Performed in 1987 & 2007

Amidst the hurly-burly of Broadway, Sarah Brown and her gallant band from the Save-A-Soul Mission endeavour to recruit sinners. Nathan Detroit and the gambling fraternity are more concerned with finding a place for their illegal floating crap game and Adelaide, Nathan's long-time fiancée, is preoccupied with trying to get him to the altar.
Sky Masterson saunters into town and gets suckered into a bet with Nathan that he can take any doll he likes to Havana. Nathan names Sarah Brown, and, undaunted, Sky presents himself at the Mission as a sinner. When this doesn't work, he guarantees her a dozen sinners in return for having dinner with him - in Havana. Sarah's response is he's not her type of guy ("I'll Know").


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Performed in 2006


Performed in 1981 & 2010

William S Gilbert and Sir Arthur Sullivan created fanciful topsy-turvy worlds, where each absurdity is taken to its logical conclusion - fairies rub elbows with English lords, flirting is a capital offense, gondoliers ascend to the monarchy, and pirates turn out to be noblemen who have gone wrong. Enjoy an evening full of satirical laughs and wonderful music.


Performed in 1965 & 1991

Annie Oakley is a poor, but spirited and happy, country girl who lives by her native sharp-shooting quickly makes her the star of Buffalo Bill's Wild West Show where she meets and falls in love with expert rifleman Frank Butler. Unfortunately, the tough, outspoken Annie is not Frank's idea of what a wife should be and the two remain at competitive odds. Then Annie is initiated into an Indian tribe whose Chief, Sitting Bull, gives her some good advice: only by deliberately, but discreetly, losing a shooting contest can she win Frank. Annie does so and the show ends with the exuberant climax "There's No Business Like Show Business".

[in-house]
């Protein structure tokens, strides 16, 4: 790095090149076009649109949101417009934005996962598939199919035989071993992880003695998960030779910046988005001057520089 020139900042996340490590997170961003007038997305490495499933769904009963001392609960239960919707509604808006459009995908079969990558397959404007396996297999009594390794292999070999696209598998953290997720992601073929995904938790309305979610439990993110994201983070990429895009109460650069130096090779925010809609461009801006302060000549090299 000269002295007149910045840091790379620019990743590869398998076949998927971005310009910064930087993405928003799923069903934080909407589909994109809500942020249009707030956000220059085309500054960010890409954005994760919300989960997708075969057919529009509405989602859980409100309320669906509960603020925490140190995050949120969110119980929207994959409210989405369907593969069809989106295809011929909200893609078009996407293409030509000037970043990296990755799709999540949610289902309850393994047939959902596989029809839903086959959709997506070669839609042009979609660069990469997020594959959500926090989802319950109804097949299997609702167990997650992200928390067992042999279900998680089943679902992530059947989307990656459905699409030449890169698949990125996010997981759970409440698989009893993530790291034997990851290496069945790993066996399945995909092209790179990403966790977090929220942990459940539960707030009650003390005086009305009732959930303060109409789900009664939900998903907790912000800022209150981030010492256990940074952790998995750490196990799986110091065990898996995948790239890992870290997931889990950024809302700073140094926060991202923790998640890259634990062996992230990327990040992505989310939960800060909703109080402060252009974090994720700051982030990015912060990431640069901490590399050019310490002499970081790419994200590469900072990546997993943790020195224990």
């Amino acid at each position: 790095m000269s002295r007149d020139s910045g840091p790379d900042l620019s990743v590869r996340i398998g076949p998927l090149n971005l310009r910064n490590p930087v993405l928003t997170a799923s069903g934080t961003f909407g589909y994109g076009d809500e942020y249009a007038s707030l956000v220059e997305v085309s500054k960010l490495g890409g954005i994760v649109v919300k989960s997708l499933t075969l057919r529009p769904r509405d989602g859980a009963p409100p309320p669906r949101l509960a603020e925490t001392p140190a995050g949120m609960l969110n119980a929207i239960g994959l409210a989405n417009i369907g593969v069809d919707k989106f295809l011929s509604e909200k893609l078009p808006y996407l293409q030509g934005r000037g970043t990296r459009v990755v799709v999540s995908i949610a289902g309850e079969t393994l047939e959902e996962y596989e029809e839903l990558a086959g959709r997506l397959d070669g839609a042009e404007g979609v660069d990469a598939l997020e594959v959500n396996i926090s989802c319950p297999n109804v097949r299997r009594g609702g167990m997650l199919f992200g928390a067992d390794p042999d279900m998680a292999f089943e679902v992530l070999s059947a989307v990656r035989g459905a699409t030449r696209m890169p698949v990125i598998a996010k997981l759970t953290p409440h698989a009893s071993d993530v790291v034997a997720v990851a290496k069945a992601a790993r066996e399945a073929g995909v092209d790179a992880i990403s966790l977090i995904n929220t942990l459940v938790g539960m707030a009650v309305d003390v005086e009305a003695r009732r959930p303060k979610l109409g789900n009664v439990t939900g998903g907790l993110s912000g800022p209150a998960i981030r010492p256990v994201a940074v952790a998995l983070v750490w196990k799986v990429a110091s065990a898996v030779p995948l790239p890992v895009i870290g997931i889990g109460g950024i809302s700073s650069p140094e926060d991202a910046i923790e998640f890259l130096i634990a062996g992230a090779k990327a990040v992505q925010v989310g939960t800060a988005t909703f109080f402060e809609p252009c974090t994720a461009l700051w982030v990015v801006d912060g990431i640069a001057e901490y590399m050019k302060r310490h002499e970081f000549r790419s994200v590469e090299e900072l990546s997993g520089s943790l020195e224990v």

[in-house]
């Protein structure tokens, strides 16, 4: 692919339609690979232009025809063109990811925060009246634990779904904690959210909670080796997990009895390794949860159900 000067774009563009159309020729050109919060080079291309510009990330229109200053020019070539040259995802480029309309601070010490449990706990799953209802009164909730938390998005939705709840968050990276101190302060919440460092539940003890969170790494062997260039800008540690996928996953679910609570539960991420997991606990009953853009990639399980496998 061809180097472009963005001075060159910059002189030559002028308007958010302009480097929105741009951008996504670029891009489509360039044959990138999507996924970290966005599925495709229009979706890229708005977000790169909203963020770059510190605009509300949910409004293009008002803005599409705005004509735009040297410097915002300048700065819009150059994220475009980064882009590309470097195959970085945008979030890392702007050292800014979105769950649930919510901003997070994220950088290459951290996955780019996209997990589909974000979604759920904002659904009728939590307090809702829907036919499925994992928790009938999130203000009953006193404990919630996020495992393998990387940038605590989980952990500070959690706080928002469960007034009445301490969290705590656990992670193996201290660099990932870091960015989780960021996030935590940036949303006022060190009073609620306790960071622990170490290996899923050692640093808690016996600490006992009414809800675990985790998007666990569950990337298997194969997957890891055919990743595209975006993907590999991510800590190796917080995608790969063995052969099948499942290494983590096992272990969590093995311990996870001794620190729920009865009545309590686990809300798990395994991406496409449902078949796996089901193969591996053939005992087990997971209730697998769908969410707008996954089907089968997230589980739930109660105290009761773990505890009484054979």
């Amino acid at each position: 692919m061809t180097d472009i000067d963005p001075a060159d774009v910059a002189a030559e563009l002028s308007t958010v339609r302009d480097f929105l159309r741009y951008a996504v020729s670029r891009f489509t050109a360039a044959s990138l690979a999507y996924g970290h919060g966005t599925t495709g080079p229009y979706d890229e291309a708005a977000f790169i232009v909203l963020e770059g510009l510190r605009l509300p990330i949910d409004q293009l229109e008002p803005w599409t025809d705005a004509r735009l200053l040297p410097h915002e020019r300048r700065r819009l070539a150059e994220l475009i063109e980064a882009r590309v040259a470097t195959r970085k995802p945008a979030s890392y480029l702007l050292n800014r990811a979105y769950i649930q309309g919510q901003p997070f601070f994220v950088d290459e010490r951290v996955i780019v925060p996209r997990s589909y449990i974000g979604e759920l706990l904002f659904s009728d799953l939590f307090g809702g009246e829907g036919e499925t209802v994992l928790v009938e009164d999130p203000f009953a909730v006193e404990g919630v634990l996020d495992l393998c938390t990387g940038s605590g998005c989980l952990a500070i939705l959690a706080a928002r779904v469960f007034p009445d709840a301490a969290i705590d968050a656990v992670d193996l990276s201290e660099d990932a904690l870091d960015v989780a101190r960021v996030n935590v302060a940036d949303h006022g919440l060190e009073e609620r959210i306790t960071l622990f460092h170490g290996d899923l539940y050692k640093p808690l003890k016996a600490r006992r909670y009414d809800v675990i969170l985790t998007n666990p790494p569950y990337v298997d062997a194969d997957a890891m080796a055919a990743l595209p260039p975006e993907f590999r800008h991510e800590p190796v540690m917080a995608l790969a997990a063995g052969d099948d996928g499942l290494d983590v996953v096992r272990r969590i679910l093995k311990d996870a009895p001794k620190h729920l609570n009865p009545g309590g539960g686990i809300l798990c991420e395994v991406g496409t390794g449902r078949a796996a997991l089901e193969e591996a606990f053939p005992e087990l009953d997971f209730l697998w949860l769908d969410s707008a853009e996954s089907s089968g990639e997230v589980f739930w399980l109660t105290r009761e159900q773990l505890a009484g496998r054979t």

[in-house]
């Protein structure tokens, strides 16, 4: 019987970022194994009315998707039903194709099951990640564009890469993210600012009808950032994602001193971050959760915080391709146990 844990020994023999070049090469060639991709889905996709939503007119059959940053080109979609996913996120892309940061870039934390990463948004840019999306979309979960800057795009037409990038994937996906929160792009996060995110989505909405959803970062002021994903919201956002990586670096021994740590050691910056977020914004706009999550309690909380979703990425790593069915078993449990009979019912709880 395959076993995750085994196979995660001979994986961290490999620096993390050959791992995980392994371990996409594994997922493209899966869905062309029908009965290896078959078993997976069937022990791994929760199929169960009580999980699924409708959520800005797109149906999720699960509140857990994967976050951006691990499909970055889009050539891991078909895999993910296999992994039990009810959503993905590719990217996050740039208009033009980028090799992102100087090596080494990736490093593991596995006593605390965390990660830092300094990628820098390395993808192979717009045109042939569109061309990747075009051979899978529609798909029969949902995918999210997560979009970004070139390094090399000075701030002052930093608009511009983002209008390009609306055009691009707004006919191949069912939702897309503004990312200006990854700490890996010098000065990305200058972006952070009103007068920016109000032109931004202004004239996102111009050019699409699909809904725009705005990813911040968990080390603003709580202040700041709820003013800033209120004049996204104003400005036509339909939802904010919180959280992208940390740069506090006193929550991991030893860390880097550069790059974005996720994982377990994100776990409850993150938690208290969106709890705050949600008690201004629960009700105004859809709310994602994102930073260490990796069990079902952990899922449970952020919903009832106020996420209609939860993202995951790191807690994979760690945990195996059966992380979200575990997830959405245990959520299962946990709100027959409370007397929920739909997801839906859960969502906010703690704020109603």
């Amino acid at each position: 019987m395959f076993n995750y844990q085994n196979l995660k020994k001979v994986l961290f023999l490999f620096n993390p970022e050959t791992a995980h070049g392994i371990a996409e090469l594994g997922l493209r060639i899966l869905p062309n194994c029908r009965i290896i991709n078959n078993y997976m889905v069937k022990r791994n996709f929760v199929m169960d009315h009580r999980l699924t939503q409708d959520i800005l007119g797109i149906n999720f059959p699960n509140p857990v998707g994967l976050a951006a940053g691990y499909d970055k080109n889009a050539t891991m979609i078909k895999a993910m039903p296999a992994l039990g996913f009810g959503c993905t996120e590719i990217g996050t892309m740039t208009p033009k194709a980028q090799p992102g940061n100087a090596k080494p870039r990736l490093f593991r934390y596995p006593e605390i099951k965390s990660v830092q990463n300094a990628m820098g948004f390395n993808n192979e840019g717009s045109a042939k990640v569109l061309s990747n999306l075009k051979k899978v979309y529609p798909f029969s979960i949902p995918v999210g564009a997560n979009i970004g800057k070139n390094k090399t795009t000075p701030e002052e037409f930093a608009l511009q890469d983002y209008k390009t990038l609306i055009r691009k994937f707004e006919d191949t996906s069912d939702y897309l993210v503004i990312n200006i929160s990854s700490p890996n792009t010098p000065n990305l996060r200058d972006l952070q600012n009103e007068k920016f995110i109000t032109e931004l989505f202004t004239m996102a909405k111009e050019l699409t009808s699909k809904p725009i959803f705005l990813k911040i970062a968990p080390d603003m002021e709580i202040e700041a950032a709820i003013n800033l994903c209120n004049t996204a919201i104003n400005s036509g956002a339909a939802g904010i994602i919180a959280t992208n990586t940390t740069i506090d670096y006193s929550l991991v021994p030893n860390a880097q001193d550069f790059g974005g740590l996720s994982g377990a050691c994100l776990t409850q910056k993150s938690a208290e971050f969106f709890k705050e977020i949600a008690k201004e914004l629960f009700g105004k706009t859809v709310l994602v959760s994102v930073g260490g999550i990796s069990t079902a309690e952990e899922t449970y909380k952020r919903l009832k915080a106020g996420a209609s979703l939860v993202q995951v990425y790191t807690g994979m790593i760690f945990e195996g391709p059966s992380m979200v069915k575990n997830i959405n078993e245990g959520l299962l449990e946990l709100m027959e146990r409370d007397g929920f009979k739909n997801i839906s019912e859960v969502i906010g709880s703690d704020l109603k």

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Performed in 1967


Performed in 2005

Billy, a lower middle-class lad from the North East has big ideas of fame and fortune but has neither the intellect nor the courage to make anything of himself. His family and employer, an undertaker, have to suffer the consequences of his fantasies and habitual lying, things coming to a head when he becomes engaged to two girls at the same time. Barbara, his `official' fiancée, whom he tries unsuccessfully to seduce, comes to tea with the family and announces wedding plans, but unfortunately her visit coincides with both the death of Billy's grandmother and a visit from his other `fiancée' Rita. A fight ensues. Arthur, a friend, tells Billy that Rita's brother is after him, and Billy plans his escape to London to be a TV scriptwriter with Liz - yet another girlfriend. Mum and Dad have strong ideas about all this. Throughout the play, Billy finds refuge from his problems in vivid daydreams in which among others he becomes a doctor, a politician and a general.


Performed in 1981 & 1993

Brigadoon is a Scottish fantasy about a town that disappears into the Highland mist and returns for only one day every one hundred years. It includes Waitin' for My Dearie, I'll Go Home with Bonnie Jean, Come to Me, Bend to Me, Almost Like Being in Love, There But for You Go I, The Heather on the Hill and My Mother's Weddin' Day. This is a tribute to simplicity, true love and goodness, which is hidden from the ordinary traveler.


Performed by the Youth Group in 2012

A slapstick musical comedy, BUGSY MALONE follows the rivalry between two half-witted street gangs and the washed up, well-intentioned, one-time boxer who steps in to take control of Fat Sam’s gang and give Dandy Dan and his boys what they’ve got coming. In this film noir spoof, the message is one of good, clean fun; the characters are wonderful 1920′s cartoon cutouts; and the weapons of choice are “splurge” whip cream guns, flour bombs, and custard pies.

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Performed in 2013